2. Federal Trade Commission. Federal Trade Commission cigarette report for 2006. Federal Trade Commission; 2009. Accessed January 19, 2011.
  3. Centers for Disease Control and Prevention. Tobacco use among middle and high school students — United States, 2000-2009. MMWR Morb Mortal Wkly Rep 2010;59(33):1063-8.
  4. Centers for Disease Control (CDC). Cigar fact sheet. Centers for Disease Control; 2009. Accessed February 2, 2011.
  5. Kozlowski LT, Dollar KM, Giovino GA. Cigar/cigarillo surveillance: limitations of the US Department of Agriculture system. Am J Prev Med 2008;34(5):424-6.
  6. Maxwell JC. The Maxwell report: a quarterly statistical survey of the cigarette industry.;jsessionid=8D5D2F145A484D827D0543CE9F05D6A. Accessed November 19, 2010.
  7. Capehart TC. Tobacco situation and outlook yearbook: 2004. Market and Trade Economics Division, Economic Research Service, US Department of Agriculture; 2004. Accessed October 25, 2011.
  8. Delnevo CD, Foulds J, Hrywna M. Trading tobacco: are youths choosing cigars over cigarettes? Am J Pub Health 2005;95(12):2123.
  9. Delnevo CD, Hrywna M, Foulds J, Steinberg MB. Cigar use before and after a cigarette excise tax increase in New Jersey. Addict Behav 2004;29(9):1799-807.
  10. Ringel JS, Wasserman J, Andreyeva T. Effects of public policy on adolescents’ cigar use: evidence from the National Youth Tobacco Survey. Am J Public Health 2005;95(6):995-8.
  11. Symm B, Morgan MV, Blackshear Y, Tinsley S. Cigar smoking: an ignored public health threat. J Prim Prev 2005;26(4):363-75.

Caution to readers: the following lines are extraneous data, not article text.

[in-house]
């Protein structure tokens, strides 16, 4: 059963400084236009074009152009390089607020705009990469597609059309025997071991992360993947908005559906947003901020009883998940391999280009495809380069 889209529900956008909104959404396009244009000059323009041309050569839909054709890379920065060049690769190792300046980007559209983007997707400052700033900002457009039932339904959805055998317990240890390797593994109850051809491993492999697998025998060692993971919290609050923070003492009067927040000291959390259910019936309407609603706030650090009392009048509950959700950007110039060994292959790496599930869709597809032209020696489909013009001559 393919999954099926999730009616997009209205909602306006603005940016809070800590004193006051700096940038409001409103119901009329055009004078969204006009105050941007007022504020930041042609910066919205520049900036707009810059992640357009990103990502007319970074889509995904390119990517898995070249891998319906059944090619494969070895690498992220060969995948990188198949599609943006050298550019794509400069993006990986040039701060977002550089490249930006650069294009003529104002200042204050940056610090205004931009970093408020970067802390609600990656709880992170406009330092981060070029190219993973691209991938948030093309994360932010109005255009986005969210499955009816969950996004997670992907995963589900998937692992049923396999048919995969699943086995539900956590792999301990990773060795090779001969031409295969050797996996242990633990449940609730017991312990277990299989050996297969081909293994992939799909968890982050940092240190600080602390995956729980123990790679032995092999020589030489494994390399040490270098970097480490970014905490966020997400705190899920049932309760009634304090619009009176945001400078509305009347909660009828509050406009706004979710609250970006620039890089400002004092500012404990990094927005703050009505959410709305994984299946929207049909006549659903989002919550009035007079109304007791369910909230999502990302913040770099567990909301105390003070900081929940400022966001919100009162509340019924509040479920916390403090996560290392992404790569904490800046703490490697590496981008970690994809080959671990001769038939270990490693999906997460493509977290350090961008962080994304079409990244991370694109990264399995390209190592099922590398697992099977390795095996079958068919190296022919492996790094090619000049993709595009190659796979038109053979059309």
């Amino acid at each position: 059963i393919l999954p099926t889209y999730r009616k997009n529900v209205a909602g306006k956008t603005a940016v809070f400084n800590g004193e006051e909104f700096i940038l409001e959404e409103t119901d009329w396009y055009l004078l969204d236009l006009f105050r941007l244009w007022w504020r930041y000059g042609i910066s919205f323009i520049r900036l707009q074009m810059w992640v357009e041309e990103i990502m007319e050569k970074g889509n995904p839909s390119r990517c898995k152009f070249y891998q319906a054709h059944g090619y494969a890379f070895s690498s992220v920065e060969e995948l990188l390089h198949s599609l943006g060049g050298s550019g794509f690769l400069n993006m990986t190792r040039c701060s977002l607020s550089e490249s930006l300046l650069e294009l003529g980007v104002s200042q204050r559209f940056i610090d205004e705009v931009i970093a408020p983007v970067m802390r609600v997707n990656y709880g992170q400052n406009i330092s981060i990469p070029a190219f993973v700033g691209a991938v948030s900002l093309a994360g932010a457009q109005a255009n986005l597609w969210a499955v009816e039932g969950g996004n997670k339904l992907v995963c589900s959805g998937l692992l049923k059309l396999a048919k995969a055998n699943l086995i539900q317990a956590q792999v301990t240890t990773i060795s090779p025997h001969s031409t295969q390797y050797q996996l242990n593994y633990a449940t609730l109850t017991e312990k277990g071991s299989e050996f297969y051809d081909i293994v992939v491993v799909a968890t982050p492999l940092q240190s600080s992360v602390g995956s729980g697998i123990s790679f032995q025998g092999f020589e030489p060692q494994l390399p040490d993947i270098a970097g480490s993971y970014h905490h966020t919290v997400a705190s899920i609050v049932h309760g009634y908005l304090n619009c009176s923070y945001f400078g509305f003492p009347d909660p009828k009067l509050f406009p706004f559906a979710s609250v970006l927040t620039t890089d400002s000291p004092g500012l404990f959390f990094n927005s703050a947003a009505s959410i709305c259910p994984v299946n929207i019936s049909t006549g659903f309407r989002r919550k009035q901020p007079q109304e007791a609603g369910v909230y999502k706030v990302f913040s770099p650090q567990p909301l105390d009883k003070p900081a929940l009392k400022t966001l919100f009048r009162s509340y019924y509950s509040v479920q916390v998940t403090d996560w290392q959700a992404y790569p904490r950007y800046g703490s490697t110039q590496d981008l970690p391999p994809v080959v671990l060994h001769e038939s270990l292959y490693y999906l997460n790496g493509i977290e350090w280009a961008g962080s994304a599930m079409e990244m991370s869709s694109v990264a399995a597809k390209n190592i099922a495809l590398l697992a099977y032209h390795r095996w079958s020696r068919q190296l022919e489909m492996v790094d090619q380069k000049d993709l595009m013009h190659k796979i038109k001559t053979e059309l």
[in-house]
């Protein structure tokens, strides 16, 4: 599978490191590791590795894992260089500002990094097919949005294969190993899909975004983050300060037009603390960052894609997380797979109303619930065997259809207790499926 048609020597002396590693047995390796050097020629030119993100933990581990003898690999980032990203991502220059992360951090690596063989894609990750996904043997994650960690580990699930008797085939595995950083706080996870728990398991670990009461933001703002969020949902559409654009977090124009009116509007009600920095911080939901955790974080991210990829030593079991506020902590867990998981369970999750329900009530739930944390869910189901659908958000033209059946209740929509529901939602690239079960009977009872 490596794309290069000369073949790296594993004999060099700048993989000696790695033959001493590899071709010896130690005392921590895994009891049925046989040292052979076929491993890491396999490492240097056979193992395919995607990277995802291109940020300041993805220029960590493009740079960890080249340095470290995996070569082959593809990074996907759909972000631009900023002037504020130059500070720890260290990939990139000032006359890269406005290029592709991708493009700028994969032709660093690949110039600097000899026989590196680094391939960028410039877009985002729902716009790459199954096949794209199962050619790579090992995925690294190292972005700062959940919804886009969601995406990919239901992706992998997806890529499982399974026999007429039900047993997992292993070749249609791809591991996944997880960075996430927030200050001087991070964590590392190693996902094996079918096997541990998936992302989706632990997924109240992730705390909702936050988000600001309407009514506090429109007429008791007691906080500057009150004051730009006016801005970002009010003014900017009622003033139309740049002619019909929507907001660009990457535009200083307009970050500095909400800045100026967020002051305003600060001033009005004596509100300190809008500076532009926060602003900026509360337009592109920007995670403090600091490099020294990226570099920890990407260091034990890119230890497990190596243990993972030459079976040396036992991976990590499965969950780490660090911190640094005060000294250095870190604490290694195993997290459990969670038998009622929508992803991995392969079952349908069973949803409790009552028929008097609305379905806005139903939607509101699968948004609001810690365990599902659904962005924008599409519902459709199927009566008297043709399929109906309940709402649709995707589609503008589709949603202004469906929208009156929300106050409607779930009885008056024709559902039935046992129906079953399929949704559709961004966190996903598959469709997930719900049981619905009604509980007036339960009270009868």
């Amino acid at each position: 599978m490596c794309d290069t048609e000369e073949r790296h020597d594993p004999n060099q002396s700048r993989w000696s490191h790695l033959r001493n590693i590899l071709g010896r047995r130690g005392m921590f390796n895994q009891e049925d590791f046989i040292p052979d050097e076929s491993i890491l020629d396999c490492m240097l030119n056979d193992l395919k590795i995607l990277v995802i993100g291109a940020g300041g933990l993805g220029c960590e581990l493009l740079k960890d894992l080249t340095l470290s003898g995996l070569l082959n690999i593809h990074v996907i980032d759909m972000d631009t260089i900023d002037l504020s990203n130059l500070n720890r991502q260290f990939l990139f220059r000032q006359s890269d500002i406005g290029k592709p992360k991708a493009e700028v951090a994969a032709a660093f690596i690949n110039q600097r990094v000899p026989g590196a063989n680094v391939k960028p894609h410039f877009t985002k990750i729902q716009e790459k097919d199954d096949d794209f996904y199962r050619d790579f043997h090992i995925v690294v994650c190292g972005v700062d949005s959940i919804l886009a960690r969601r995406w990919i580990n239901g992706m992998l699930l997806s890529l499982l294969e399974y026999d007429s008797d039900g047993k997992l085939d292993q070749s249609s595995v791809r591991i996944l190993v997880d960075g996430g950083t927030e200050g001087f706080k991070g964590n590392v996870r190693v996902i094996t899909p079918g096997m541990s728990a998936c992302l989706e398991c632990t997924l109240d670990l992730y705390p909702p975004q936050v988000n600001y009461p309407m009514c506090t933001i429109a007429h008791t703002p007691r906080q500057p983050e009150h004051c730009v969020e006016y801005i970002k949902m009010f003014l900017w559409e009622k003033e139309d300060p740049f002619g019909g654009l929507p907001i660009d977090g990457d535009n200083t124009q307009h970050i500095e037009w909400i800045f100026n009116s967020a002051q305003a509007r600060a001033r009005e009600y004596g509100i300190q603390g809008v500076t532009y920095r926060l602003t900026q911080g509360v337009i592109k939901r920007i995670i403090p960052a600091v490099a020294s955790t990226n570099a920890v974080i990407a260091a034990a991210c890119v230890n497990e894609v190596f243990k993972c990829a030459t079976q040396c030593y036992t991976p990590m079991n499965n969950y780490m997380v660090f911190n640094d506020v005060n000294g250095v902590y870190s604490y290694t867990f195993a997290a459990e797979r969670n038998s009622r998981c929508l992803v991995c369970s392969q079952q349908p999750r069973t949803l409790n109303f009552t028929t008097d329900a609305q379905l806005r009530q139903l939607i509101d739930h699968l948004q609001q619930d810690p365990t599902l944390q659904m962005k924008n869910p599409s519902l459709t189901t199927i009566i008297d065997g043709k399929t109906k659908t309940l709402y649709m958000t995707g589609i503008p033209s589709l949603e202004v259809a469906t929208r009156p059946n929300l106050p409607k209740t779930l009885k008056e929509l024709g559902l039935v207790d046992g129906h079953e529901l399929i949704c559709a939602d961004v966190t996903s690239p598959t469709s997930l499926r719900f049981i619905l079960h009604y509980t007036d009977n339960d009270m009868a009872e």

12. Yerger VB, Pearson C, Malone RE. When is a cigar not a cigar? African American youths’ understanding of “cigar” use.  Am J Public Health 2001;91(2):316-7.
  13. West R, Zatonsjum W, Przewozniak K, Jarvis MJ. Can we trust national smoking prevalence figures? Discrepancies between biochemically assessed and self-reported smoking rates in three countries. Cancer Epidemiol Biomarkers Prev 2007;16(4):820-2.

  14. Terchek JJ, Larkin EM, Male ML, Frank SH. Measuring cigar use in adolescents: inclusion of a brand-specific item. Nicotine Tob Res 2009;11(7):842-6.

  15. Corona R, Turf E, Corneille MA, Belgrave FZ, Nasim A. Risk and protective factors for tobacco use among 8th- and 10th-grade African American students in Virginia. Prev Chronic Dis 2009;6(2):A45. Accessed October 25, 2011.

  16. Kaestle CE. How girls and boys get tobacco: adults and other sources. J Adolesc Health 2009;45(2):208-10.

  17. Nasim A, Corona RA. Does the source matter in the communication of anti-smoking messages to youth? Int Q Community Health Educ 2009;29(4):309-21.

  18. Zbikowski SM, Klesges RC, Robinson LA, Alfano CM. Risk factors for smoking among adolescents with asthma. J Adolesc Health 2002;30(4):279-87.

  19. Baker F, Dye JT, Denniston MM, Ainsworth SR. Risk perception and cigar smoking behavior. Am J Health Behav 2001;25(2):106-14.
  20. Nyman AL, Taylor TM, Biener L. Trends in cigar smoking and perceptions of health risks among Massachusetts adults. Tob Control 2002;11 Suppl 2:ii25-8.
  21. Smith SY, Curbow B, Stillman FA. Harm perception of nicotine products in college freshman. Nicotine Tob Res 2007;9(9):977-82.
  22. Malone RE, Yerger VB, Pearson C. Cigar risk perceptions in focus groups of urban African American youth. J Subst Abuse 2001;13(4):549-61.
  23. Baker F, Ainsworth SR, Dye JT, Crammer C, Thun MJ, Hoffmann D, et al. Health risks associated with cigar smoking. JAMA 2000;284(6):735-40.
  24. Wald NJ, Watt HC. Prospective study of the effect of switching from cigarettes to pipes or cigars on mortality from three smoking related diseases. Br Med J 1997;314(7098):1860-3.